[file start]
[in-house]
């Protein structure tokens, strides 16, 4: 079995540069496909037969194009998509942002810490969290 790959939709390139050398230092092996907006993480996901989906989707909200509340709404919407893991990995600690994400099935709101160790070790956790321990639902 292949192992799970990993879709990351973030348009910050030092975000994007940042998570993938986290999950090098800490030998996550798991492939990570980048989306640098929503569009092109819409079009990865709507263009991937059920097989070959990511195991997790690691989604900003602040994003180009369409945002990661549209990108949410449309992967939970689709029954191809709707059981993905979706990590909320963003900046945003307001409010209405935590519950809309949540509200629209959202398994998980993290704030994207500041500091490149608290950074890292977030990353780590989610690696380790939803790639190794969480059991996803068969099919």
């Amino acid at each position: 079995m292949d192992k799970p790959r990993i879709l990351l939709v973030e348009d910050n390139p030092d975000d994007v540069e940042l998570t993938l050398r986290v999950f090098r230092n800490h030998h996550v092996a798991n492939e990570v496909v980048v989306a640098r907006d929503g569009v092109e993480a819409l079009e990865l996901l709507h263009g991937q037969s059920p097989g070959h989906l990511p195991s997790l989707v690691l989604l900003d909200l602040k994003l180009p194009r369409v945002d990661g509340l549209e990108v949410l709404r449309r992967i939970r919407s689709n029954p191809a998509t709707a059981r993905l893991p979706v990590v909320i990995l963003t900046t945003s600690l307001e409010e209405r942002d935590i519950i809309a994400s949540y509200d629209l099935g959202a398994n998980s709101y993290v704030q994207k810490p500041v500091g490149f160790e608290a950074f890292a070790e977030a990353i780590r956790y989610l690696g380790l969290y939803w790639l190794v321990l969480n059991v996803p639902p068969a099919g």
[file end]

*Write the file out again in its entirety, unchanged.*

[in-house]
């Protein structure tokens, strides 16, 4: 079995540069496909037969194009998509942002810490969290 790959939709390139050398230092092996907006993480996901989906989707909200509340709404919407893991990995600690994400099935709101160790070790956790321990639902 292949192992799970990993879709990351973030348009910050030092975000994007940042998570993938986290999950090098800490030998996550798991492939990570980048989306640098929503569009092109819409079009990865709507263009991937059920097989070959990511195991997790690691989604900003602040994003180009369409945002990661549209990108949410449309992967939970689709029954191809709707059981993905979706990590909320963003900046945003307001409010209405935590519950809309949540509200629209959202398994998980993290704030994207500041500091490149608290950074890292977030990353780590989610690696380790939803790639190794969480059991996803068969099919």
């Amino acid at each position: 079995m292949d192992k799970p790959r990993i879709l990351l939709v973030e348009d910050n390139p030092d975000d994007v540069e940042l998570t993938l050398r986290v999950f090098r230092n800490h030998h996550v092996a798991n492939e990570v496909v980048v989306a640098r907006d929503g569009v092109e993480a819409l079009e990865l996901l709507h263009g991937q037969s059920p097989g070959h989906l990511p195991s997790l989707v690691l989604l900003d909200l602040k994003l180009p194009r369409v945002d990661g509340l549209e990108v949410l709404r449309r992967i939970r919407s689709n029954p191809a998509t709707a059981r993905l893991p979706v990590v909320i990995l963003t900046t945003s600690l307001e409010e209405r942002d935590i519950i809309a994400s949540y509200d629209l099935g959202a398994n998980s709101y993290v704030q994207k810490p500041v500091g490149f160790e608290a950074f890292a070790e977030a990353i780590r956790y989610l690696g380790l969290y939803w790639l190794v321990l969480n059991v996803p639902p068969a099919g």